Pol icy Areas

Economic Development

Indigenous and Social Development

Safety

Envi ronment

Sovereignty

Marine

Transportation

Ai r Transportation Land

Transportation Pol icing

Search and Rescue

Disaster

Management

Pol lution

Cl imate Change

Biodiversi ty

Envi ronmental Protection Resource

Development

Infrastructure

Transportation Efficiency National

Boundaries

Border Protection Defence

Maintaining Presence

Tradi tional

Livel ihoods Heal th

Education

Connectivi ty

Canada

Denmark, Greenland and the Faroe Islands

Finland

Iceland

Norway

Russia Arctic States Non-Arctic States Sweden United States China France Germany

Arctic Pol icies

The European Union

India

Shipping - Royal Arctic Line

Pol icy Areas

Shipping - Tschudi Arctic Transit

Economic Development

Indigenous and Social Development

Safety

Envi ronment

Sovereignty

Fishing - Nordland Havfiske

Mining - Baffinland's Mary River Project

Mining - Norilsk Nickel

Industry Interests

Oil and Gas - Overview

Marine

Transportation

Ai r Transportation Land

Transportation Pol icing

Search and Rescue

Disaster

Management

Pol lution

Cl imate Change

Biodiversi ty

Envi ronmental Protection Resource

Development

Infrastructure

Transportation Efficiency National

Boundaries

Border Protection Defence

Maintaining Presence

Tradi tional

Livel ihoods

Education

Connectivi ty

Convention for the Protection of the Marine Environment of the North-East Atlantic Convention on the Protection of the Marine Environment of the Baltic Sea Area Stockholm Convention on Persistent Organic Pollutants United Nations Declaration on the Rights of Indigenous Peoples Agreement on Cooperation on Aeronautical and Maritime Search and Rescue in the Arctic C169 Indigenous and Tribal Peoples Convention, 1989 - ILO169 Convention on Biological Diversity Basel Convention on the Control of Transboundary Movements of Hazardous Wastes and Their Disposal SOLAS - International Convention for the Safety of Life at Sea The MARPOL Convention Convention on International Trade in Endangered Species of Wild Fauna and Flora (CITES) Convention on the Conservation of Migratory Species of Wild Animals (CMS) Convention on Wetlands of International Importance especially as Waterfowl Habitat (RAMSAR Convention) Nordic Cooperation on Foreign and Security Policy 1982 United Nations Convention on the Law of the Sea (UNCLOS)

Arctic Pol icies

International Pol icies

prospects of significantly increased shipping through the Arctic due to reduced ice, marine transportation in the Arctic is a policy objective that is given some prominence by the majority of Arctic nations and the European Union. Communications – Crew welfare has been the main driver for installation of broadband satellite communication systems on vessels during the recent years. Current required data rates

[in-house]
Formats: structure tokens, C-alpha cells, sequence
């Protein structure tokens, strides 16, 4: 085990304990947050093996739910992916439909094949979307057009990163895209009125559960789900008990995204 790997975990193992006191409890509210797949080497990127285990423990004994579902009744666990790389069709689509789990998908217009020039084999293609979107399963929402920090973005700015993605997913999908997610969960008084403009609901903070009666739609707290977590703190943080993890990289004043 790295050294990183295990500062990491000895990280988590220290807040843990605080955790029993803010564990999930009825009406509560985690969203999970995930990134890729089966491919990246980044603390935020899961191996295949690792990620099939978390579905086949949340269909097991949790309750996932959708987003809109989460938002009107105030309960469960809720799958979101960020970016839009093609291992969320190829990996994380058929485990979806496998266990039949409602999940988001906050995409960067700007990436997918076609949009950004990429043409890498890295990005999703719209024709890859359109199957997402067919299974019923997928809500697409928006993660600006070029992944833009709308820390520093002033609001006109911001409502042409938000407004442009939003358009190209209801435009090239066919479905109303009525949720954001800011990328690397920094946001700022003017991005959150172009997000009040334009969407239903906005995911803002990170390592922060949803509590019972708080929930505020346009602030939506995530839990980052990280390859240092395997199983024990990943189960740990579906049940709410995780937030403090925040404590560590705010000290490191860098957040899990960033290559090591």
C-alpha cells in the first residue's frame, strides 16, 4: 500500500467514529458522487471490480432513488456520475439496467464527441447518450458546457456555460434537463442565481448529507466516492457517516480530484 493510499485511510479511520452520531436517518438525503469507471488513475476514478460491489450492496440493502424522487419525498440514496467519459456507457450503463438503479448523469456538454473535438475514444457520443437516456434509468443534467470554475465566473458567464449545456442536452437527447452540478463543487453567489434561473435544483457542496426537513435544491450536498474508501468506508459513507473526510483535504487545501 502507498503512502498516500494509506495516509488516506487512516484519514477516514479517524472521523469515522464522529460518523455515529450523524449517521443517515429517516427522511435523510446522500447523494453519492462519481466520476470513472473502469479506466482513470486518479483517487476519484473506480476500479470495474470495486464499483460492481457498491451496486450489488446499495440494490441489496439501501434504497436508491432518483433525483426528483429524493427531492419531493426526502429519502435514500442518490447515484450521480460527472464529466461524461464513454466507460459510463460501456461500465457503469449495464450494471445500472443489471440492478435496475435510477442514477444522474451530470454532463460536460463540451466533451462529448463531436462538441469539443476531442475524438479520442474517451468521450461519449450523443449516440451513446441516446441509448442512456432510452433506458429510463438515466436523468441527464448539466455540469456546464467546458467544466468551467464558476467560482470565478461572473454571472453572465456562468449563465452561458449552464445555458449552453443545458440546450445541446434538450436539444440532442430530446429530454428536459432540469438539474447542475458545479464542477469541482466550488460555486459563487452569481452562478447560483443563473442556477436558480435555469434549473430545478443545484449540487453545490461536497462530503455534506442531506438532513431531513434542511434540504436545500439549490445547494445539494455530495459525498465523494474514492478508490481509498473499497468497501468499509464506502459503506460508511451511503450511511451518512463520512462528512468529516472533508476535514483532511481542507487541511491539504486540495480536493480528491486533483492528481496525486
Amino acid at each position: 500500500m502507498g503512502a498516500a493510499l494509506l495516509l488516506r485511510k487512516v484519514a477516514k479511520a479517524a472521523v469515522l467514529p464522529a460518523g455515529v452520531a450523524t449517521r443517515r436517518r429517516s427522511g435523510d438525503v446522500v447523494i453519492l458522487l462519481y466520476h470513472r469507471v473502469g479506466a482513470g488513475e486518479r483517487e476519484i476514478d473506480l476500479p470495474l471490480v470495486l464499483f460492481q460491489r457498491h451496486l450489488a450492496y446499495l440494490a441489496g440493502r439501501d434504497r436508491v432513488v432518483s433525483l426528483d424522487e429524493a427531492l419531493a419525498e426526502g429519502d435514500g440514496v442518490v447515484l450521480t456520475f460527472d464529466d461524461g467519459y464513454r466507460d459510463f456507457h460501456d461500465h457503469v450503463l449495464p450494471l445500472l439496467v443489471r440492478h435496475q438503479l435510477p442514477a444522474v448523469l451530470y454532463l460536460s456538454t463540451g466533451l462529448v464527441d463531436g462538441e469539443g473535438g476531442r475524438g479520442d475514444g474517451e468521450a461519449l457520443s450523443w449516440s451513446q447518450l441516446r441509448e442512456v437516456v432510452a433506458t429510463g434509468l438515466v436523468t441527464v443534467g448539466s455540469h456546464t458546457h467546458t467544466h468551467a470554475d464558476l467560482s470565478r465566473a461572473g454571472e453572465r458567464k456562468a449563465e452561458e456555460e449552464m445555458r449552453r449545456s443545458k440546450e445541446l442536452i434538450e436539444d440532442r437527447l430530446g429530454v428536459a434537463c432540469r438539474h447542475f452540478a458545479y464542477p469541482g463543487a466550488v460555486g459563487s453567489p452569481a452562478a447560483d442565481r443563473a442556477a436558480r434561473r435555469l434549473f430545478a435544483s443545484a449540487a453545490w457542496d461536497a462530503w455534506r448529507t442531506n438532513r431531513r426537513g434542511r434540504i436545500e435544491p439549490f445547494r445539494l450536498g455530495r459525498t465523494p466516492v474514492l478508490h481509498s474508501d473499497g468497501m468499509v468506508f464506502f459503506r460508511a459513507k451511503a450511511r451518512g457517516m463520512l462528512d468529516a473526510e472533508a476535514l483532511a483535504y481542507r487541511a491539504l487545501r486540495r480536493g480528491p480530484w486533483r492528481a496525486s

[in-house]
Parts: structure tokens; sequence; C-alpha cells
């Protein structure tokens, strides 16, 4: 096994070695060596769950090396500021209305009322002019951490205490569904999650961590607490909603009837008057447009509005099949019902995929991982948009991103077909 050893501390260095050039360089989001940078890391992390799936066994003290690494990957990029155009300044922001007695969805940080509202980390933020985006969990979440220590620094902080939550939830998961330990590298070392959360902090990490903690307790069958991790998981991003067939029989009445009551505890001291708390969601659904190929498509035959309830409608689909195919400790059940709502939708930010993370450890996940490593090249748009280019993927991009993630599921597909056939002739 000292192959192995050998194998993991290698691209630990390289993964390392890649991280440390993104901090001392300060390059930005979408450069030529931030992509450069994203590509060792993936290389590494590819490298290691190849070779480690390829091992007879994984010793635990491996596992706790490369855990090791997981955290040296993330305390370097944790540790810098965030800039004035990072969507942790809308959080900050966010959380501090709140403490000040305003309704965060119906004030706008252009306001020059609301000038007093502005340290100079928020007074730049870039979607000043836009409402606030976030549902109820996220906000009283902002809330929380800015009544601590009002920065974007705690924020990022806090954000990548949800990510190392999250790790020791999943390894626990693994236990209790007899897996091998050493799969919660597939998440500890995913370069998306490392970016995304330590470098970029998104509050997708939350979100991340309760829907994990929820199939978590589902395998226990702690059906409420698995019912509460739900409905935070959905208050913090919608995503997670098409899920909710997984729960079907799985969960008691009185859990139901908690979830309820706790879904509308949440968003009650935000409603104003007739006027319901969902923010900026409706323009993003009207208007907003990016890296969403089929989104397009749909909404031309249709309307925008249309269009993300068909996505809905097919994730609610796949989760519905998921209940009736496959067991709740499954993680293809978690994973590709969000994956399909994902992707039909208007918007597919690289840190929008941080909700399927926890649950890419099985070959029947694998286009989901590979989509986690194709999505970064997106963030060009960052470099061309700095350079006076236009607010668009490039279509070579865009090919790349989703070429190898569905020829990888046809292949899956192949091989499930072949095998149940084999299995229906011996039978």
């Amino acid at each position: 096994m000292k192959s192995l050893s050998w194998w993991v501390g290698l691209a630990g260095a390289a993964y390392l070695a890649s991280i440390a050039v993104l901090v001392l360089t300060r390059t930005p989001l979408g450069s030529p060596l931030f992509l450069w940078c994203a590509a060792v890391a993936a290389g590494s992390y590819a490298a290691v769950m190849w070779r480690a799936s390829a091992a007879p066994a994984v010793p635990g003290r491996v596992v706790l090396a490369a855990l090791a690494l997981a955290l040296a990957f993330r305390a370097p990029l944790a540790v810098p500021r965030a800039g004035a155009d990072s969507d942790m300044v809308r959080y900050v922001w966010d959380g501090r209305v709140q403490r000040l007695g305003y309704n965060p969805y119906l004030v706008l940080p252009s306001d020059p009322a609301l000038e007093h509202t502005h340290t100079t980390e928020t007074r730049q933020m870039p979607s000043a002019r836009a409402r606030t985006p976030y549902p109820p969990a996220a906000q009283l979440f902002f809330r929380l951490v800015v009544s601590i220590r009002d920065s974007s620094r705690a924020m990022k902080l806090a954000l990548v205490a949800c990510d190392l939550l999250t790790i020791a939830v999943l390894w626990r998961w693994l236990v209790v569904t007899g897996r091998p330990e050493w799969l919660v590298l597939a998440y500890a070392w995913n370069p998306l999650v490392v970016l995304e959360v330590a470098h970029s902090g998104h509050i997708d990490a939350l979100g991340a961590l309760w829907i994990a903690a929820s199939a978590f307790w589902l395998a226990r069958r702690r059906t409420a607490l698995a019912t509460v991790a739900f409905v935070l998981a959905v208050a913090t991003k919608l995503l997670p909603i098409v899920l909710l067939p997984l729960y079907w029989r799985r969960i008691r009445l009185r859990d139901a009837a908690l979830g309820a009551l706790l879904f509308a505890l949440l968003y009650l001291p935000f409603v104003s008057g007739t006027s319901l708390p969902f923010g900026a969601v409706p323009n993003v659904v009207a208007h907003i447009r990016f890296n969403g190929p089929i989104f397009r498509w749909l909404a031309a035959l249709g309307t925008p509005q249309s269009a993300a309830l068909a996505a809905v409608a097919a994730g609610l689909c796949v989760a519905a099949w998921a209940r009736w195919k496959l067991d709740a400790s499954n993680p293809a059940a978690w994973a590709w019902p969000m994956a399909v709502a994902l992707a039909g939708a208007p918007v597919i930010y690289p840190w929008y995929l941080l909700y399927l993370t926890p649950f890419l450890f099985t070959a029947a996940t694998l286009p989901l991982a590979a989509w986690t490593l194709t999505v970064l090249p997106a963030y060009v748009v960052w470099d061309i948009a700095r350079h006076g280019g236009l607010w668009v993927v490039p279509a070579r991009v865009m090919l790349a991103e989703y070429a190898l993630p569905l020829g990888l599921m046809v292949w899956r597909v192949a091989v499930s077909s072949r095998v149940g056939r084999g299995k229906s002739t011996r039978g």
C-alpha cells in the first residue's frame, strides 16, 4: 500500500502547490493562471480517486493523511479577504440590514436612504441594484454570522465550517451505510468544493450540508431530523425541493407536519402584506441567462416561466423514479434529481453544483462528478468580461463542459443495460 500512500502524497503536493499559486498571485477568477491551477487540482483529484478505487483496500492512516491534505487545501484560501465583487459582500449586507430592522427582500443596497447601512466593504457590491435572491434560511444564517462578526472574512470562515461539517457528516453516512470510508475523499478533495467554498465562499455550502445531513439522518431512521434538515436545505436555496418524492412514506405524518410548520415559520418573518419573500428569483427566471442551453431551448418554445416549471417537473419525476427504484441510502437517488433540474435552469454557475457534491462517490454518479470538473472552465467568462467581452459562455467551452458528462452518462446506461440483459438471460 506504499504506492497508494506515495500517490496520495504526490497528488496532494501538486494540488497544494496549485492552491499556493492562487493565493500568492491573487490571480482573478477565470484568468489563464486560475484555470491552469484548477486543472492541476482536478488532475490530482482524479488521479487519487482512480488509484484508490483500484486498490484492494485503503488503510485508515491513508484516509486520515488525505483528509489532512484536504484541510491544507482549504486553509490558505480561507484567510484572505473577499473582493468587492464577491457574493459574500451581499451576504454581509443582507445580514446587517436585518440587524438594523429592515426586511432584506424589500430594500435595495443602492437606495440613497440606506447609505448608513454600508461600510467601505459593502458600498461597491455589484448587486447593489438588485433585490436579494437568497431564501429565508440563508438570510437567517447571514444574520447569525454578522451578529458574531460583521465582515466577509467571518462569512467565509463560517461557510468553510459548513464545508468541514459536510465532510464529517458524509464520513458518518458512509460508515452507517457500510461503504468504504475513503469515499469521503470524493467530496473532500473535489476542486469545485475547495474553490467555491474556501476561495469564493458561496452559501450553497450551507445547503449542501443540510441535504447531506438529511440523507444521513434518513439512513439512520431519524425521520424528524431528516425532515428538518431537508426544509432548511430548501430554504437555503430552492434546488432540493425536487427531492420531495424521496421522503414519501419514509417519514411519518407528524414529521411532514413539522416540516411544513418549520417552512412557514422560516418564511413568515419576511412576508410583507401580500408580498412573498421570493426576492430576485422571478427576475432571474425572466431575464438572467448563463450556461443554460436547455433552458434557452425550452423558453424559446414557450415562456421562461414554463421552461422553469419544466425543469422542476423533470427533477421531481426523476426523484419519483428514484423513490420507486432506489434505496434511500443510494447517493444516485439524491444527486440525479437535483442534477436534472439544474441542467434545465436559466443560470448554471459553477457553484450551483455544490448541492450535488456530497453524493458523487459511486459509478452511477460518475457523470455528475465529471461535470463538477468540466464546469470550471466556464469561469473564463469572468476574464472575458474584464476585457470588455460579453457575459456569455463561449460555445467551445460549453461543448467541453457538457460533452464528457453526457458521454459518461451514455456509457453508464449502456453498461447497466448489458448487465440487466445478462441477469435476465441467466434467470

can easily be satisfied by GEO systems below 75°N, but this requirement cannot be met about 75°N. New applications will require higher bandwidths. Weather – Marine safety is greatly affected by the ability to predict and understand weather patterns. Specialized weather forecasts may also be necessary for off-shore drilling activities to ensure necessary safety precautions are implemented.

2.SUMMARY

9

Figure 3: The Applicability of Space Technologies to Arctic Policy Areas Figure 3: The Applicability of Space Technol gies to Arctic Policy Areas

Pol icy Areas

Legend

Economic Development

Indigenous and Social Development

Safety

Envi ronment

Sovereignty

Low Applicability

Medium Applicability

High Applicability

Marine

Transportation

Ai r Transportation Land

Transportation Pol icing

Search and Rescue

Disaster

Management

Pol lution

Cl imate Change

Biodiversi ty

Envi ronmental Protection Resource

Development

Infrastructure

Transportation Efficiency National

Boundaries

Border Protection Defence

Maintaining Presence

Tradi tional

Livel ihoods Heal th

Education

Connectivi ty

Communications

Weather and Cl imate

Navigation

Earth Observation

Survei l lance

Science Space Technologies

Applicability of space technology to Arctic policy areas

Communications Weather and climate Navigation Earth observation Surveillance Science

High applicability Medium applicability

Low applicability

Transportation

Search and rescue

Marine

Resource development

Climate change

Traditional livelihood

Disaster management

Border protection

Air

Infrastructure

Defence

Transportation e ciency

Land

Biodiversity

National boundaries

Connectivity

Pollution

Environmental protection

Maintaining presence

Education

Health

Policing

SAFETY

ENVIRONMENT

ECONOMIC DEVELOPMENT

SOVEREIGNTY

INDIGENOUS AND SOCIAL DEVELOPMENT

Navigation – Marine navigation with GNSS is commonly used along with digital hydrographic charts, integrated into Electronic Chart Display and Information System (ECDIS) technology on the vessel bridge. In the ice infested waters of the Arctic, GNSS is even more critical to ensure the safety of vessels and their crews.

Earth Observation – Critical information on sea ice and iceberg location and characteristics derived from satellite imagery is used routinely for helping to protect vessels in the Arctic from collisions with ice. However, much of the Arctic basin is not covered by operational ice services providing high-resolution products.

CONTRIBUTION OF SPACE TECHNOLOGIES TO ARCTIC POLICY PRIORITIES 10